As the image of the first retired pope in centuries was seen publicly for the first time, the cardinals responsible for choosing his successor began to talk about what they want in the next leader of the Catholic church.
Meanwhile, a spokesperson for the U.S. bishops' conference said the U.S. cardinals in Rome have stopped their practice of daily briefings for the media. They had been one of the only open sources of information about the cardinals' proceedings other than official Vatican briefings.
The church's cardinals on Wednesday discussed "the expectations and hopes of the next pope," Vatican spokesman Jesuit Fr. Federico Lombardi said at a Vatican press conference.
Regardless, Lombardi said, a date for the conclave has not been set.
Basilian Fr. Thomas Rosica, who provided the English translation at the briefing, said the lack of a date for the vote should be interpreted as an atmosphere of prayer among the cardinals.
"Rather than trying to interpret the date of the conclave ... we should view this as a process of discernment and reflection," Rosica said. "We should not interpret this in any other way except through the dynamic of discernment and reflection."
Hours before the briefing Wednesday, Italian TV showed the first images of now-retired Pope Benedict since his renunciation of the papacy.
The emeritus pope walked through a garden in light rain at Castel Gandolfo, where he is living through the duration of the conclave, wearing a white coat over a white cassock, a cane in his right hand. On his head, the former pontiff wore a white baseball cap. Archbishop Georg Ganswein, who remains the prefect of the papal household and Benedict's attendant, and a number of women religious accompanied him.
As the briefing began Wednesday, representatives for the U.S. bishops' conference announced that the American cardinals in Rome would no longer be holding press conferences as they had throughout the week.
"Concern was expressed in the General Congregation about leaks of confidential proceedings reported in Italian newspapers," said Mercy Sr. Mary Ann Walsh, director of media relations for the U.S. bishops. "As a precaution, the cardinals have agreed not to do interviews."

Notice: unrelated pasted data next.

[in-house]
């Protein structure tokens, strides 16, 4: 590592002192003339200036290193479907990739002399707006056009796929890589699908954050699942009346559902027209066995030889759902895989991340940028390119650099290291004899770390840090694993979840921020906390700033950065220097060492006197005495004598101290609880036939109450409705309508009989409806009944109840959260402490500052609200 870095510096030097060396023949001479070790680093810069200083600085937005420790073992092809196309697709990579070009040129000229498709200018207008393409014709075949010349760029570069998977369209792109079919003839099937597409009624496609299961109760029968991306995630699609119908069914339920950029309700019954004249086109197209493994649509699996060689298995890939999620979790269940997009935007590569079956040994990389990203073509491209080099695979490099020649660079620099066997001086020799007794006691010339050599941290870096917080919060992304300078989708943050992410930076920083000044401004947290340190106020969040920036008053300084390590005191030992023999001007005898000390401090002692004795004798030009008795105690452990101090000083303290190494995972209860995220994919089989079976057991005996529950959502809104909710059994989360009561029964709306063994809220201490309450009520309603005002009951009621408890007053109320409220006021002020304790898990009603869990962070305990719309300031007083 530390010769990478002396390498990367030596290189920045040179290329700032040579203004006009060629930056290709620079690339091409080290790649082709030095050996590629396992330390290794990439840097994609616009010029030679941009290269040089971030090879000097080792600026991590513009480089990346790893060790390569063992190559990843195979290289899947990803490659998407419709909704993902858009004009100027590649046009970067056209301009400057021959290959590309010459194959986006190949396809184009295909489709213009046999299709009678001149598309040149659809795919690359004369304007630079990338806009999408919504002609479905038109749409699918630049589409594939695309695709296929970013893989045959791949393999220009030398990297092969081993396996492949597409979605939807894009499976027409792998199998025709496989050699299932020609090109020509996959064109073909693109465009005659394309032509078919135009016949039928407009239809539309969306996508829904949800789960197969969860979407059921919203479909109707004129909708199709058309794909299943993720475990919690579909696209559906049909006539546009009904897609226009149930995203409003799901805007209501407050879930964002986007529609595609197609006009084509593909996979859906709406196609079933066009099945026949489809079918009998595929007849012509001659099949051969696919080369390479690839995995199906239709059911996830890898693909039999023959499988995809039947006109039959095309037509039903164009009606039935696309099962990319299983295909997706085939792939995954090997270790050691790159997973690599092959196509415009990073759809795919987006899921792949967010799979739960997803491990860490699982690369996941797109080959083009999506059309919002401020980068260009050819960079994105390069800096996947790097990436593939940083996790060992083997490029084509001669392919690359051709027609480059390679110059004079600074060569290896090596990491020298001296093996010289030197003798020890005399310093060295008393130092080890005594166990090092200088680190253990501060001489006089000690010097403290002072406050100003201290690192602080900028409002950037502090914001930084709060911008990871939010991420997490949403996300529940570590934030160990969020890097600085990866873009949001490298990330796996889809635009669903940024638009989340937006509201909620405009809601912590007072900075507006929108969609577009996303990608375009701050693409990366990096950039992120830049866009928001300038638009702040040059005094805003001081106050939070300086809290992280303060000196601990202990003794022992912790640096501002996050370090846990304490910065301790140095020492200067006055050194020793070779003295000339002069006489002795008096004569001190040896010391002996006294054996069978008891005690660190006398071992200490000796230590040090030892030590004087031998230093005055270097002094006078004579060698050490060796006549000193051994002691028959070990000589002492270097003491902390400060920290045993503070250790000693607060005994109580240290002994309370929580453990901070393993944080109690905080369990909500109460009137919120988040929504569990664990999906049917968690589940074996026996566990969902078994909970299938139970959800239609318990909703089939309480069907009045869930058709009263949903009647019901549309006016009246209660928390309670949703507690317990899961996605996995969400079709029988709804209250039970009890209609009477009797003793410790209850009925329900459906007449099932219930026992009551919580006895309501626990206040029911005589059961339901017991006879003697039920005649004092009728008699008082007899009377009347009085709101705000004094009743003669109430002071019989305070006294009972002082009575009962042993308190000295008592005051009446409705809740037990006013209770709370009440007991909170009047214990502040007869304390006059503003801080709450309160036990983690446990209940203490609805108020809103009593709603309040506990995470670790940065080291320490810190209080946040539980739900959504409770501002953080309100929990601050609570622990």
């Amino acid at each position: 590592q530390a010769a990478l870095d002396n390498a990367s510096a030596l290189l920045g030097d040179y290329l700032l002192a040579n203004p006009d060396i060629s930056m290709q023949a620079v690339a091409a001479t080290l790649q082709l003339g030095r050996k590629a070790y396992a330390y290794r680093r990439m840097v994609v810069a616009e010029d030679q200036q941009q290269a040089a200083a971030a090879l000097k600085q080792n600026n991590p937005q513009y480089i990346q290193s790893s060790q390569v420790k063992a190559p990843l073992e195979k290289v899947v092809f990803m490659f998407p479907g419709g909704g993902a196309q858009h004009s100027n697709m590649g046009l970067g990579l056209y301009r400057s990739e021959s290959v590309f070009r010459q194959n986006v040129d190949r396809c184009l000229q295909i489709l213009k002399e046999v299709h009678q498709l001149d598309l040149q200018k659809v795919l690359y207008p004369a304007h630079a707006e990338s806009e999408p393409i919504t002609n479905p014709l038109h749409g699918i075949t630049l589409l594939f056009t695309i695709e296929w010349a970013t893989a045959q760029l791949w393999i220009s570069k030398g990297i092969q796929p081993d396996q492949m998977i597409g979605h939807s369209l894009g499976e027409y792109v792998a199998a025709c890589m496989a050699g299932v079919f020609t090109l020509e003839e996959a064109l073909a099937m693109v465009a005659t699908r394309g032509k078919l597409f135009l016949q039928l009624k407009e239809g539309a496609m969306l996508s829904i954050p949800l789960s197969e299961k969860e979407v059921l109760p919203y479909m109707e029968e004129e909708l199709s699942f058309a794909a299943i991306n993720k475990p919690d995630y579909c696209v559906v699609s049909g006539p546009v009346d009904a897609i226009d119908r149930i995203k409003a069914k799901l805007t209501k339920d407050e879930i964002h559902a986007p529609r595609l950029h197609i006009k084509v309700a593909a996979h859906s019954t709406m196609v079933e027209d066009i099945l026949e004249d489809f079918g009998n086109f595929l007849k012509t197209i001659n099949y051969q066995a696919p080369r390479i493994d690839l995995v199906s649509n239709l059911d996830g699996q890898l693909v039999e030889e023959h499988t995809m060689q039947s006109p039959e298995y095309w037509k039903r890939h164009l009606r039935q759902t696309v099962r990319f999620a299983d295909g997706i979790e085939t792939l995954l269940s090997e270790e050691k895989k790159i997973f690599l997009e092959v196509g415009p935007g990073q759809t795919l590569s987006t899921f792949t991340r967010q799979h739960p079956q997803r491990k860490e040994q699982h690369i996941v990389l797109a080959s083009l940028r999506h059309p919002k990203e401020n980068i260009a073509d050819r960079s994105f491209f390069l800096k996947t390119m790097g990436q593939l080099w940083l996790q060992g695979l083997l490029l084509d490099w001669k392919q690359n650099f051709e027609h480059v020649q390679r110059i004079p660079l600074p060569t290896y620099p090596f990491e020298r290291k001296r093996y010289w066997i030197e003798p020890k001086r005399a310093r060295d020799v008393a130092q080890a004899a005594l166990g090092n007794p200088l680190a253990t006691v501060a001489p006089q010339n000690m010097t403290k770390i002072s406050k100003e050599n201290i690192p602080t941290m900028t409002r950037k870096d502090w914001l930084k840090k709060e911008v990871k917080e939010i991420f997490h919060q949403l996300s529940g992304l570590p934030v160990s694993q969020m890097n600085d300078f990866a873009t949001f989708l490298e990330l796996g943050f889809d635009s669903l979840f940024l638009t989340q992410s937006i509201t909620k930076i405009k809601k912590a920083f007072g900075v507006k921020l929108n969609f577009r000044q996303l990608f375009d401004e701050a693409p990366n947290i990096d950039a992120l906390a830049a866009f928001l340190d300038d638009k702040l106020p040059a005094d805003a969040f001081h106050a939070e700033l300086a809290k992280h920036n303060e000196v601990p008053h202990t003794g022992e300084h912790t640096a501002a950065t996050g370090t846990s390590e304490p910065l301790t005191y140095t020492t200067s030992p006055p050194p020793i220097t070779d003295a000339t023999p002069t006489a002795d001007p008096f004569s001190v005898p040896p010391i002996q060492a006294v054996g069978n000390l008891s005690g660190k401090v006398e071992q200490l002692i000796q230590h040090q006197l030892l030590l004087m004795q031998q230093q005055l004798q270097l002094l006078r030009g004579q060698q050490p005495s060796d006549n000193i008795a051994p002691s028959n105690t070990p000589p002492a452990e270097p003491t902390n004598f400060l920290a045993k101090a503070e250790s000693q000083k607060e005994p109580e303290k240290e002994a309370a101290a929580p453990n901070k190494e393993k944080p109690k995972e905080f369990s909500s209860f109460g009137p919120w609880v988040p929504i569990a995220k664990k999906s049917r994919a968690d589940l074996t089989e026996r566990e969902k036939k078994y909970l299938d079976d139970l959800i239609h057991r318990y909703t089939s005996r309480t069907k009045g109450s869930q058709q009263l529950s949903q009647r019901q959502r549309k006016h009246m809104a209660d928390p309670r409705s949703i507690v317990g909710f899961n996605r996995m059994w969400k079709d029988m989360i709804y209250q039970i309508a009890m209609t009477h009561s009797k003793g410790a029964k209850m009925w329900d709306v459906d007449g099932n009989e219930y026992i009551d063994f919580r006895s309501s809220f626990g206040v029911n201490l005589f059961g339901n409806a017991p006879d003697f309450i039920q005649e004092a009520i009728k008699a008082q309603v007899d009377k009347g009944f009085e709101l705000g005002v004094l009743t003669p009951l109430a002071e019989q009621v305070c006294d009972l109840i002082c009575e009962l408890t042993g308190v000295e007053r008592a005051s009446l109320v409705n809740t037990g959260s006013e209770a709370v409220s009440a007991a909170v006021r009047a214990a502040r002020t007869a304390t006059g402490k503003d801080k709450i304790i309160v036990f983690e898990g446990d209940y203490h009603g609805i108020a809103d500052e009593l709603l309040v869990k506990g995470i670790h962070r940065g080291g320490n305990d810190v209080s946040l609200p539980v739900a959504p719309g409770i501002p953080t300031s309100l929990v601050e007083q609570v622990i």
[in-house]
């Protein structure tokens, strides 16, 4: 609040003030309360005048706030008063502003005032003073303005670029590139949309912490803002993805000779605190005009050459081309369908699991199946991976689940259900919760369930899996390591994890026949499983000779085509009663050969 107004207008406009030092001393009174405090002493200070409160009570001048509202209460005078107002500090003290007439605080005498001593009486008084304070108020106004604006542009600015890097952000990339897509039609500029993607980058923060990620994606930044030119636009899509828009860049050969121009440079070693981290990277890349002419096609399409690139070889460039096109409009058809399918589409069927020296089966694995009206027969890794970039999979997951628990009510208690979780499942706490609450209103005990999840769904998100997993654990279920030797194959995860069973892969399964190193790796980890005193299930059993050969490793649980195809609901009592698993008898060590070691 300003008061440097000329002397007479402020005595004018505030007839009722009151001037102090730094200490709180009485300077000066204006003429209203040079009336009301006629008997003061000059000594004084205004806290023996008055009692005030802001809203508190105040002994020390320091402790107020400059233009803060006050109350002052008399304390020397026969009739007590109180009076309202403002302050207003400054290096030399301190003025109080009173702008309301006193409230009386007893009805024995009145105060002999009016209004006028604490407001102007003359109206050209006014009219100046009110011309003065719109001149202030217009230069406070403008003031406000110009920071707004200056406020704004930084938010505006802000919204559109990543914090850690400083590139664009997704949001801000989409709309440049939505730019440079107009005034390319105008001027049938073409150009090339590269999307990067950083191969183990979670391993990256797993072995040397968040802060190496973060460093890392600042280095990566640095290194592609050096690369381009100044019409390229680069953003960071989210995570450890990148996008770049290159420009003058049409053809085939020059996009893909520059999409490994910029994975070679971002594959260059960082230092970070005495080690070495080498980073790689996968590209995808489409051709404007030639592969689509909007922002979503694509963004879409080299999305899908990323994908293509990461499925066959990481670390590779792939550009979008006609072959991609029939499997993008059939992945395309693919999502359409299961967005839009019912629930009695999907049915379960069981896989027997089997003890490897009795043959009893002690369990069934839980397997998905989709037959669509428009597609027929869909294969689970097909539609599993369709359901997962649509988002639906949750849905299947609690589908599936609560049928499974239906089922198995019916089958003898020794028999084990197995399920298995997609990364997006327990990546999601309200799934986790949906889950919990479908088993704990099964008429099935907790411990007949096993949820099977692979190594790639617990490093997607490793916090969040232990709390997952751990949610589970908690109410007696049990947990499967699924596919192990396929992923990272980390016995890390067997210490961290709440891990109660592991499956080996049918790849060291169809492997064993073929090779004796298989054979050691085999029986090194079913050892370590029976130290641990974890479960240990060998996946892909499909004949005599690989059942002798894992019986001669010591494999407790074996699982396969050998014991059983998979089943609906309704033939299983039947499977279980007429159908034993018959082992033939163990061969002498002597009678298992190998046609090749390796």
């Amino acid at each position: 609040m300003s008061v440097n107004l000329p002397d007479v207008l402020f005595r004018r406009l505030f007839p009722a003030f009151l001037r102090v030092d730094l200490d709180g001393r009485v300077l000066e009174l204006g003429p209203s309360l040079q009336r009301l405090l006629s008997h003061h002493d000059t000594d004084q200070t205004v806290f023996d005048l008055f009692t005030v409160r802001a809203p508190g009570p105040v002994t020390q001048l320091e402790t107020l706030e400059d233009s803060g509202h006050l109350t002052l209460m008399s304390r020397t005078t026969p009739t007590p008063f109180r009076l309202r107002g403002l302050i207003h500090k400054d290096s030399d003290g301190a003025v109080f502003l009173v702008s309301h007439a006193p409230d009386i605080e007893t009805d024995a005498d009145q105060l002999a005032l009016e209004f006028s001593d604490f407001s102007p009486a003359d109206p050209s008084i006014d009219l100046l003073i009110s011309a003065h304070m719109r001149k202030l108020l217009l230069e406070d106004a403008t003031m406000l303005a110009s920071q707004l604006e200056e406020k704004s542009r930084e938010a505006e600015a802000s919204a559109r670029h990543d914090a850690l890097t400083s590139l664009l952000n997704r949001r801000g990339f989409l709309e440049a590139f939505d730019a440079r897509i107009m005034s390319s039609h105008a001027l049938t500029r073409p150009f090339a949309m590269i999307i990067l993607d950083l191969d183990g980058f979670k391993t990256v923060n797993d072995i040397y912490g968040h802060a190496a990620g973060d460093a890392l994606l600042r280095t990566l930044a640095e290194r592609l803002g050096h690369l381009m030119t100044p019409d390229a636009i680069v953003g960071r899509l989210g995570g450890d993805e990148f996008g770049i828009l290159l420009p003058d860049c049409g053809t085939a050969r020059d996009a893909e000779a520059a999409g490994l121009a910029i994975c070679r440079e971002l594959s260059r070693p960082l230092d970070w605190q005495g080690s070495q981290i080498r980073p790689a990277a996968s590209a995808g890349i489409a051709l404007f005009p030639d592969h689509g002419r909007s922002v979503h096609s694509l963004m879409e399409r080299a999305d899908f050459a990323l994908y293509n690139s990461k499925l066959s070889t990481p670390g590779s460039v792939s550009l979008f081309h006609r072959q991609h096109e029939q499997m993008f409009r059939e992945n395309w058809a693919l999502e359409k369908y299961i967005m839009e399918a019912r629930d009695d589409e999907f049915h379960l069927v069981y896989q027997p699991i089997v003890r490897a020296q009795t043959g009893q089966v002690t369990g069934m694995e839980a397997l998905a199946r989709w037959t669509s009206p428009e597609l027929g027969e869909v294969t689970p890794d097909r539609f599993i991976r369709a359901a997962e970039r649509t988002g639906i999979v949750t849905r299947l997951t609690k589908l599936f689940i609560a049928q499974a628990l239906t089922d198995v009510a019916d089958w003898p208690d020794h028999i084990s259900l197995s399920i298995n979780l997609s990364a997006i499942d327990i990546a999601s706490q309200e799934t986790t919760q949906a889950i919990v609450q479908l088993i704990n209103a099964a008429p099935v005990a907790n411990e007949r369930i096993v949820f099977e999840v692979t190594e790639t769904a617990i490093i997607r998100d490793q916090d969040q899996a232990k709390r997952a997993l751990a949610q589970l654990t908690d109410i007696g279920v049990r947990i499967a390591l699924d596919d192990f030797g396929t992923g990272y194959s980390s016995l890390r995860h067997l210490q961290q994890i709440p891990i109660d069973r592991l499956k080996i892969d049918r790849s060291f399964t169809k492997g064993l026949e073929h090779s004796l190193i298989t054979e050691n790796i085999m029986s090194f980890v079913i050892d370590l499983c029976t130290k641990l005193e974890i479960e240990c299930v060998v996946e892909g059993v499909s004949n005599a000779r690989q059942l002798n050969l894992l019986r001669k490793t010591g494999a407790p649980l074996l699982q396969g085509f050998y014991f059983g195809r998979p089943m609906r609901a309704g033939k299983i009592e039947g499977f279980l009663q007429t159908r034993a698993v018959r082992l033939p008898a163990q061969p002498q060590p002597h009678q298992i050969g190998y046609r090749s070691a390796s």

Rosica said the cardinals are "dealing with a journey" and "not ... with a congress or a synod during which we would try to give as much information as possible."
Neither Rosica nor Lombardi "tell the cardinals what to do or what to say to the press," Rosica said. "There is a certain respect that grows" among the cardinals "as they get deeper into conversations."
"It is not up to us to judge what the cardinals are doing," Rosica said. "They make the decision among themselves in speaking with their brother cardinals."
At a press briefing Tuesday, Cardinal Daniel DiNardo of Galveston-Houston said while he wanted to "honor the confidentiality of the discussion" among the cardinals, he thought the briefings hosted by the American cardinals are important, because he wanted to "let people know ... our folks back home that we are meeting day by day."
"There are interesting things happening," DiNardo said. "We are moving ahead. That kind of thing. Maybe [the need for a press briefing] is more an American thing."
The cardinals are expected to meet in general meetings again Thursday morning and afternoon. During those meetings, cardinals are free to sign up to speak at the meetings.
All proceedings are secret and the cardinals are under oath to keep the secrecy.
So far, Rosica said, there have been 51 speeches by the cardinals present. Among the themes: "The church in the world, new evangelization, the Holy See, dicasteries, relations with bishops."
From the discussions, Rosica said, a profile is emerging of "the expectations and hopes of the next pope."
Also mentioned at Wednesday's briefing were objections of an advocacy group for victims of clergy sexual abuse to the presence of some cardinals at the general meetings.
The U.S. group Survivors Network of those Abused by Priests said in a release Wednesday morning that at least 12 cardinals have poor records handling sex abuse and should not be considered as papal possibilities.
Among those listed by SNAP are Cardinal Angelo Sodano, who as dean of the College of Cardinals is leading their sessions this week, and retired Los Angeles Cardinal Roger Mahony.
Sodano is known in Vatican circles for his stalwart defense of the late Mexican Fr. Marcial Maciel Degollado, the founder of the Legionaries of Christ and a serial sex abuser.
As late as 2005, while the Vatican's Congregation for the Doctrine of the Faith under then-Cardinal Joseph Ratzinger was reaching the conclusion that Maciel was guilty, the Secretariat of State under Sodano issued a public statement denying there was any case against him.
Mahony has been at the center of controversy since February, when his diocese released under court order about 12,000 church files from the 1980s showing he had reassigned priests known to be abusers instead of reporting them.
"We are well aware of the positions of SNAP," Rosica said in response to a question on the matter. "But it really isn't up to SNAP ... to determine who should participate or not in the conclave."
Lombardi said Wednesday that 153 cardinals have now arrived in Rome to attend their daily meetings, among them 113 of the 115 cardinals expected to cast ballots for the next pope.
Missing of the electors are Cardinal Kazimierz Nycz of Warsaw, Poland, and Cardinal Jean-Baptiste Pham Minh Man from Ho Chi Minh, Vietnam.
[Joshua J. McElwee is an NCR staff writer. His email address is firstname.lastname@example.org. You can follow him on Twitter at twitter.com/joshjmac.]